Located in the Swat valley, Shangla was devastated by the 2005 earthquake which claimed 434 lives, and left 1,182 injured, apart from widespread destruction of the infrastructure.
Carved out of district Swat in 1995, Shangla is home to several Buddhist hermits, as well as a small but thriving Hindu community in the Chakesar region. It is said to have been visited by Alexander the Great’s army in 326 BCE, which fought a battle with the locals at mount Pirsar.
Orphaned by the quake
She saved me, but could not save my father.
I was playing in the veranda of our house when I felt movement under me. Soon everything started shaking and my mother, frantically, picked me up and rushed outside. My father was ill and lying in a room. Before he could move out, the roof of our house fell upon him. I still remember my mother’s scream when the roof fell down. She dropped me and ran back to the debris and tried to unearth my father’s body … but it was all in vain. She then called for help but nobody came. All around, there was screaming, crying and a huge cloud of dust. Our village was no more.
Back then, I did not understand the chaos but with every passing day, it gets more vivid. My mother’s frantic effort, to save me and to rescue my father, always haunts me. She saved me but could not save my father.
Deedar Hussain, 12, a resident of Shah Pur village of District Shangla.
Would not dare enter the house…
I was out shepherding my goats in the field when I noticed the trees around swaying. Soon after, I heard a roar of rocks sliding down the hills. The animals were scared and created a racket. People ran out of their houses, reciting loudly verses of the Holy Quran. In a while, half of our village was destroyed.
The tremors continued the whole day, so we spent the entire day outdoors. It wasn’t just us children – the elders were weeping and praying too. Out of fear, we did not dare enter our houses even to fetch food, and spent the night outside, sleepless and hungry.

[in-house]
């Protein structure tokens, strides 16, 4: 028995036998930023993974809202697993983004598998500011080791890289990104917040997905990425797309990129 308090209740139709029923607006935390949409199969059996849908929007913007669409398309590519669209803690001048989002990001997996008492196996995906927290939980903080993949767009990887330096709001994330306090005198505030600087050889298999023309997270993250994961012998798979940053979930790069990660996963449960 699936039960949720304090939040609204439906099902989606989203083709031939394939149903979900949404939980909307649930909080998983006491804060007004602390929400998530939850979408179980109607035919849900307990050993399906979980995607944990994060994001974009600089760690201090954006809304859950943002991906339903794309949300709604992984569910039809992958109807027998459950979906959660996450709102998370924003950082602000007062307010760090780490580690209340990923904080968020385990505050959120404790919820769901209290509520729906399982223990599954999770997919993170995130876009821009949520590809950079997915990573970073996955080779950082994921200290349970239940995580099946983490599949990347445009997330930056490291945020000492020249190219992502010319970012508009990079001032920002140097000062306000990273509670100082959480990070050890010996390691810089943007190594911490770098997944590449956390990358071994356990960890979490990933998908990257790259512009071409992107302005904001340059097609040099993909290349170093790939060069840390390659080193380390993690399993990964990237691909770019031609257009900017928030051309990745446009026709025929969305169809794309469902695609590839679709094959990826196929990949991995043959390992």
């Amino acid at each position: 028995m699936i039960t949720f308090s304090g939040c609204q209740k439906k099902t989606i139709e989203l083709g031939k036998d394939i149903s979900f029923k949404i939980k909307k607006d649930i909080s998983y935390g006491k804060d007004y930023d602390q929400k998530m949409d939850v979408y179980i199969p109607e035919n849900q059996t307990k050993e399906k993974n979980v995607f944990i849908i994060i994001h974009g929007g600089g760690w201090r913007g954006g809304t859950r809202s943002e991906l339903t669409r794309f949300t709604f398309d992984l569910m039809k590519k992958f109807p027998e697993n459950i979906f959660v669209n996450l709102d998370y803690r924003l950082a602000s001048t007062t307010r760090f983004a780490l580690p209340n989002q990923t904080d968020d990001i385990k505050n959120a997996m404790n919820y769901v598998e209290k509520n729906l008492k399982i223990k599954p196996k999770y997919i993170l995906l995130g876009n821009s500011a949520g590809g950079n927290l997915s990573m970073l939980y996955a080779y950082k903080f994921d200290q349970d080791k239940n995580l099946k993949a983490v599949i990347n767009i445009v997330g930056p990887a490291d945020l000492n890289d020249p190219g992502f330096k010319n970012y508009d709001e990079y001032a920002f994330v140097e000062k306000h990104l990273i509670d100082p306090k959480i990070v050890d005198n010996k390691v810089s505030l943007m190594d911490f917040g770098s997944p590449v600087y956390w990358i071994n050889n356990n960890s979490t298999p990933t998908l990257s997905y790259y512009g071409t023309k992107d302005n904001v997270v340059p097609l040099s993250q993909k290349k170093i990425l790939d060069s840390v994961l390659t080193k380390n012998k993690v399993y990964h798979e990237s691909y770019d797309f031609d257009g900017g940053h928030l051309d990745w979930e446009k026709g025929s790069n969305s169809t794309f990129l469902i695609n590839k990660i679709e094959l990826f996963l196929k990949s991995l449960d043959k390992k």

Umar Ali, 14, resident of Chakeysar area of district Shangla.
Ali and Hussain, along with 48 other orphaned children, were brought to Khpal Kor Foundation, an orphanage at Mingora, where they have been receiving education with free boarding and lodging facilities. The2005 earthquake left thousands of children orphaned, a majority of whom migrated to other parts of the country. Some of them were caught in child labour while some were adopted by different orphanages.
Schools, not phoenix
When, our school was destroyed in the earthquake, I was in fifth grade. I stood first in class and was fond of education, but our school has yet to be reconstructed. If, our school was constructed in time, today, I would be taking my intermediate examinations. But I had to abandon my education.
Zafar Ali, 16, washes dishes at a hotel in Besham, district Shangla.
ERRA is solely responsible for the loss of education in district Shangla … it has played the same role as that of Taliban in Swat.
Khalid Khan, a local journalist.
When the fateful earthquake struck, a total of 204 schools were completely destroyed in Shangla, while another 319 were partially damaged, affecting more than 13,000 students in the district.
The Earthquake Reconstruction and Rehabilitation Authority (ERRA) and the ministry of education, Khyber- Pakhtunkhwa chalked out a plan to reconstruct the destroyed schools within three years, complete with science, computer labs, libraries and sports facilities. Partially damaged schools were scheduled to be reconstructed in six to 12 months.
Six years later, however, only 20 schools have been reconstructed, local sources say. Construction is underway in some others while tenders have yet to be awarded for most, they add.
Funds for the schools have been transferred to Benazir Income Support Programme and floods rehabilitation, locals complain.
Meanwhile, 60% of the affected students have abandoned education while the remaining switched to private schools.
Latifur Rehaman, an official in the District Reconstruction Unit (DRU), when contacted, said 50 to 60 schools have already been reconstructed and are functional while work is underway on the remaining. They will be completed in another two years, he said, citing the paucity of funds as the reason for delay.
Published in The Express Tribune, October 8th, 2011.